In my earliest builds of the deck, I’d included Circle of Healing and Auchenai Soulpriest, but I had ended up cutting them because the Circle felt too situational and the Soulpriest often felt like a drawback when I was trying to preserve my board. However, with Deathlord gone, I knew I needed a better way to handle opponents who flooded the board with creatures early. Shadow Madness is a good way to come back from being slightly behind, or gain an edge on a board that is near parity, but it isn’t nearly as potent as the board clear that Auchenai/Circle offers.
I also felt like I wanted to lower my curve somewhat overall. Undertaker really needs a cheap deathrattle minion to get online quickly, and I hadn’t been terribly impressed by Harvest Golem. I made the swap to Haunted Creeper, which both improved my best Undertaker draws and gave me better tools to handle the ever-popular aggressive Hunter decks.
Here’s the list I played for my final climb to Legend.
The card that probably stands out the most is the singleton Mind Control. I had previously played Shadow Word Death, but wasn’t a huge fan of it because I didn’t like finding myself stuck with a purely reactive card in my hand – especially one that didn’t match up well against a lot of threats like Cairne or Ysera. In long games, Mind Control is an incredibly powerful trump, since you can take your opponent’s biggest threat and completely turn the game around. It certainly isn’t the best option against decks like Warlock Zoo or Aggro Hunter, but I’ve taken more than my share of Savannah Highmanes against the midrange Hunter, some of which my opponents were generous enough to buff with Houndmaster first.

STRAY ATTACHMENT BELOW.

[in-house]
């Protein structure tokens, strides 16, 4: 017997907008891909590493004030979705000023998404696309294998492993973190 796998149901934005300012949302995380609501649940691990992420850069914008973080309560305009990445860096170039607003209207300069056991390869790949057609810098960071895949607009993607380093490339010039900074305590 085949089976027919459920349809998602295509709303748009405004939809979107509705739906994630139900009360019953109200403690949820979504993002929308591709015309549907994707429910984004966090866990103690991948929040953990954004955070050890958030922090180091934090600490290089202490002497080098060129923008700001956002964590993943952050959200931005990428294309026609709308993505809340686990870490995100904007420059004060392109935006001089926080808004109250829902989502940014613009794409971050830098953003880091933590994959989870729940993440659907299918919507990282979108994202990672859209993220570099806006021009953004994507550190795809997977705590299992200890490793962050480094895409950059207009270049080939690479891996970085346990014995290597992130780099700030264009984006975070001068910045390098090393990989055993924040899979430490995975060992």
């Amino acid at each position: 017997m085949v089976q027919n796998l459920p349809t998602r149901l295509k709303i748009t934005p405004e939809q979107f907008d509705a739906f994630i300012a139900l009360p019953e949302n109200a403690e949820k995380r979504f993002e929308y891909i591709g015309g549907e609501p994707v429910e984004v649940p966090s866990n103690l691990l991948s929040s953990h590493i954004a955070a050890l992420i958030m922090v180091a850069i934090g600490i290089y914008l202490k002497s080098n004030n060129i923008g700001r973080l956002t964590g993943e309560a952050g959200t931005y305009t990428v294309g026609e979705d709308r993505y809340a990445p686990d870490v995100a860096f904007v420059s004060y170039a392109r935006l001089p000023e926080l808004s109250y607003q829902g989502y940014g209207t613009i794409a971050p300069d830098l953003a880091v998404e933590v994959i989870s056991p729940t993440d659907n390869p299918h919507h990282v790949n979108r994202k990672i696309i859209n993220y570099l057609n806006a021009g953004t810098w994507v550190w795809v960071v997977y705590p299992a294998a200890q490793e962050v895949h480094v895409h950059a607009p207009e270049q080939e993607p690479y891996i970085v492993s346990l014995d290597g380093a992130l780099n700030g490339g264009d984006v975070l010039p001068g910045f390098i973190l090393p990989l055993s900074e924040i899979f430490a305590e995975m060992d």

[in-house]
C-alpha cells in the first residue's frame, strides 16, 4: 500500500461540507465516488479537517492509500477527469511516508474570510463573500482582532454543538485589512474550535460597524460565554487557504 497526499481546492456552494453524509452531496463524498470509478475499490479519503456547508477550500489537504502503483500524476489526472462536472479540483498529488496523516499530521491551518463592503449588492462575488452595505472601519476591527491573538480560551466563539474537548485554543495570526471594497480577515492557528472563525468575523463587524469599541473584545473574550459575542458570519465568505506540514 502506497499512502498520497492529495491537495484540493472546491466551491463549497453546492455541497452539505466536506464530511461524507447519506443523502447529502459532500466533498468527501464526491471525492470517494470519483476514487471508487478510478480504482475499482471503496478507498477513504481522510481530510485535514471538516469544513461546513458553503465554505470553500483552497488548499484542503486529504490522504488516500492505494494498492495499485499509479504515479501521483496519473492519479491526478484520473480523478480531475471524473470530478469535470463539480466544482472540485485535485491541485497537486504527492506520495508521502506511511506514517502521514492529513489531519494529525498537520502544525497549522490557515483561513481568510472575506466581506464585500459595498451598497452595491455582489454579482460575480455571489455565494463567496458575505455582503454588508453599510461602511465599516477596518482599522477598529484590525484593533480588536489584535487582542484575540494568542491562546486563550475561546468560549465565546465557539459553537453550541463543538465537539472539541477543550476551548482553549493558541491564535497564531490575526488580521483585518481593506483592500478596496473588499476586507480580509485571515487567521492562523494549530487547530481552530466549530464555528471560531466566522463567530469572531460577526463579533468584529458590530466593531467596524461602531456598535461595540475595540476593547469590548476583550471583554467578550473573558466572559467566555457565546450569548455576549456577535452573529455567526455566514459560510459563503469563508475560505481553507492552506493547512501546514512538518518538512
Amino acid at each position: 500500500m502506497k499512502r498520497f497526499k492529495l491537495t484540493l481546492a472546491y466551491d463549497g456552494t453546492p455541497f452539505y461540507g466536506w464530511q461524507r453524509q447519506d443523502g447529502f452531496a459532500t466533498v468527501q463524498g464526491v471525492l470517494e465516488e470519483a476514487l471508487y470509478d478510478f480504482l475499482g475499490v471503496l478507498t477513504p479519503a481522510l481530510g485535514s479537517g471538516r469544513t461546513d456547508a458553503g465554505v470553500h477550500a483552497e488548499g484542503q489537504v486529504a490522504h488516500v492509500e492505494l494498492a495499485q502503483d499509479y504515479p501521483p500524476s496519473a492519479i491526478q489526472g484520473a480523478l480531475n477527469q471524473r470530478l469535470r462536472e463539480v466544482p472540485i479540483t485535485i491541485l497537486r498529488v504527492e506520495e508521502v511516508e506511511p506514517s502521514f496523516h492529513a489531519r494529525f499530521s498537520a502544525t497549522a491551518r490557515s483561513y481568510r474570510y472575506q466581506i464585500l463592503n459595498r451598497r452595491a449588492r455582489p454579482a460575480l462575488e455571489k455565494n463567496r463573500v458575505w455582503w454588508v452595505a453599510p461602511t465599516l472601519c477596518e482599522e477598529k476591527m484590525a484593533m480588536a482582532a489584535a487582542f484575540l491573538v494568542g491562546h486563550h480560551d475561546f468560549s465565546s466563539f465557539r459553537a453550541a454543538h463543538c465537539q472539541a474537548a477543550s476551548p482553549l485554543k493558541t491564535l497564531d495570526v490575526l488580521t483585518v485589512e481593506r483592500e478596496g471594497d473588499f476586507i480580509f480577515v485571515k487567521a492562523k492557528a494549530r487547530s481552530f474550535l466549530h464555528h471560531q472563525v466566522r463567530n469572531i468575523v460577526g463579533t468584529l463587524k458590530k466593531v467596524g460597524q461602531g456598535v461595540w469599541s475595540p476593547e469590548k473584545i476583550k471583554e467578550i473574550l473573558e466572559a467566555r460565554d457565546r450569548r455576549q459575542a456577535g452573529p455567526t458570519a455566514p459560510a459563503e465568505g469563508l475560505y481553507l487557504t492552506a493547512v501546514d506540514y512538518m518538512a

The biggest missing card, in most peoples’ minds, is probably Thoughtsteal. I think Thoughtsteal is pretty heavily overrated. I think it’s a strong card in Priest decks that are very heavily controlling and looking to draw the game out as long as possible because it not only gives you raw card advantage, but it also gives you more tools to work with in games that go to fatigue. For a deck like this, though, that’s more focused on taking and keeping control of the pace of the game with minions, you don’t want to spend three mana casting a spell that doesn’t impact the board. Thoughtsteal has its place in some decks, but this is not one of them.
Here’s what my matchup stats looked like on the way up to Legend.
I found the toughest matchup was Miracle Rogue, since I really needed to have an excellent draw to put enough pressure on them to keep them from going off, and I often had trouble getting an Auctioneer off the table if they were able to deal with my early offense. I didn’t run into it a ton on the ladder until I hit the higher ranks, but once I was there I found that I struggled to win without a great Undertaker start.
Overall, I think this is a strong deck, and there are a lot of ways to customize it depending on what you might face. I’ve been toying around with something new lately, though, that I’ve been doing quite well with – but that will have to wait for another post.